Monday, February 6, 2017

Thoughts on the Alt-Right and Hate Speech

     I am not a fan of President Trump, nor of National Policy Institute president Richard Spencer. Trump and Spencer have nothing better to do with their time than bully people on Twitter. The American people should be careful not to stoop to these people's level; be careful not to bully them back in a way that backfires on us.
     I do not want to see Spencer rise to fame even more, or perhaps even start a political party and run for office. In my opinion, the best way to overcome hate speech is to ignore it; don't respond if someone calls you by a racial slur and tells you to go ahead and fight them, don't engage people like Spencer on Twitter or other social media.
     We must also speak out in order to ensure that the constitutional process limits the Trump Administration properly. Using the same old Democratic Party machine procedural tricks will not cut it; if liberals and progressives want to be taken seriously, they have to respect decorum and not engage in disorderly behavior (like what we witnessed last June, with the Democrats' "No Fly, No Buy" sit-in).
     On the other hand, in my opinion, it is worth listening to the opinions of people like Alex Jones, Ben Shapiro, Milo Yiannopoulos, Gavin McInnes, and Jordan Peterson. These men don't spend all of their time praising people who share their ethnic heritage, nor do they dedicate most of their energy into making people look stupid, the way Spencer and Trump do (respectively). They talk about the effects of immigration, and they often do so in a thoroughly dignified, academic manner.

      I maintain my support of non-aggression; I still believe that it is wrong to initiate physical conflict against someone. That is, unless the attack is clearly on its way, and could be stopped. The Non-Aggression Principle (N.A.P.) should only be "broken" in order to prevent a clear and present danger from resulting in actual harm (although it is arguable whether this is actually a violation of the N.A.P.).
     Furthermore, when the physical conflict is retaliatory, the force used must be proportional; that is, you can't bring a chainsaw to a fist-fight. Defense of people other than oneself should only occur in defense of people incapable of defending themselves.
      On the issue of freedom of speech, the only time it is acceptable to interfere with someone's freedom of speech is if they are inciting a mob of people to riot. Empty threats should not be taken seriously unless they include specific information about a prospective victim. I have said about the Charles Manson murders, "if everyone who ever suggested killing the rich, or killing off several hundred million or billion people, were charged with a crime, then half of the country would be in prison".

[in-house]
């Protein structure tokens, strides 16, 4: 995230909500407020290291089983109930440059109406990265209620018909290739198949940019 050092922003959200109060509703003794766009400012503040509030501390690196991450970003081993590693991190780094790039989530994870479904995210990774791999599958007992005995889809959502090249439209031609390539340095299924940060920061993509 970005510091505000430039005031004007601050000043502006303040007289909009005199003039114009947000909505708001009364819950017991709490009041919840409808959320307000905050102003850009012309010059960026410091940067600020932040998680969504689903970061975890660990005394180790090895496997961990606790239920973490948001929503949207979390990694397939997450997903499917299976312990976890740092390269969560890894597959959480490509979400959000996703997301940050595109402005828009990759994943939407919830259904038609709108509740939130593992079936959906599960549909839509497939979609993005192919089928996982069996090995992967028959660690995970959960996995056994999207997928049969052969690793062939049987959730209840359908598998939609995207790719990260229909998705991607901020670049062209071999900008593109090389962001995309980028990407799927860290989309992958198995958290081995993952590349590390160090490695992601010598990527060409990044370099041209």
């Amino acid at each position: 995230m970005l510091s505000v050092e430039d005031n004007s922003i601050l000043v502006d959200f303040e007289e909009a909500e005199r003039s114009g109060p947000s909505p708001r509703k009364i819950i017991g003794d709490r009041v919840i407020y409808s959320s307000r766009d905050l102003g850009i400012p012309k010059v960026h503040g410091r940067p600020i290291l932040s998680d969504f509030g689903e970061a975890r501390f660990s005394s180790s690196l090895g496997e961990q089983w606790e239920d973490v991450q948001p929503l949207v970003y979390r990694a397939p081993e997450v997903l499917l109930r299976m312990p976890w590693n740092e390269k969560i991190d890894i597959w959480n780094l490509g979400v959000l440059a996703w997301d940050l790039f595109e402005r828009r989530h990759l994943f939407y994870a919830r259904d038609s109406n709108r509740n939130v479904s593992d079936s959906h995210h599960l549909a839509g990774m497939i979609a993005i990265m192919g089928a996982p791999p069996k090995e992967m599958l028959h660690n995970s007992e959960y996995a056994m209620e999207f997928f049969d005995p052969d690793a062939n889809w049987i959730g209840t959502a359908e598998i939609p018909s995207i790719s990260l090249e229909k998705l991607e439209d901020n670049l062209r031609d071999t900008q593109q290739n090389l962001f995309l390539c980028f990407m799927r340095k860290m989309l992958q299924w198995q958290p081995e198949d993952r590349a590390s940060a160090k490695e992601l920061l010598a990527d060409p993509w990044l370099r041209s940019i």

When you reveal someone's phone number or address of the workplace or home (this is called "doxing") - and it's the personal information of someone who you think is a racist or a Nazi - then you are trying to incite people to commit violence against someone, and you have given them all the tools they need to hunt people down. This creates a credible threat, and this fulfills the requirement that a threat be believable in order to be illegal.
     Moreover, if you publicly claim that someone is a Nazi or a racist, without any evidence, and you release such information, then you are engaging in extrajudicial vigilante justice. It is wrong to punch someone for being a Nazi, for the same reason that it is wrong to torture someone just because you think they're a terrorist. Even if you believe there's nothing wrong with vigilante justice, if you don't have any evidence, then you don't know for sure. Furthermore, there is a difference between simply hating people and inciting genocide.
     If you're making no formal charges, and you want someone punished without a warrant or fair trial, then you have no right to claim that you are standing up for people's constitutional rights, even if it's true that your political opponents are interfering with constitutional rights just a little bit more than you are.
      Additionally, the argument that "hate speech is not free speech" or "hate speech is unfree speech" is flawed. We don't have government-recognized freedom of speech because we want the freedom to talk about mundane things like the weather; we have protection of free speech because we need to talk about controversial topics like politics and religion in order to solve the problems of the day.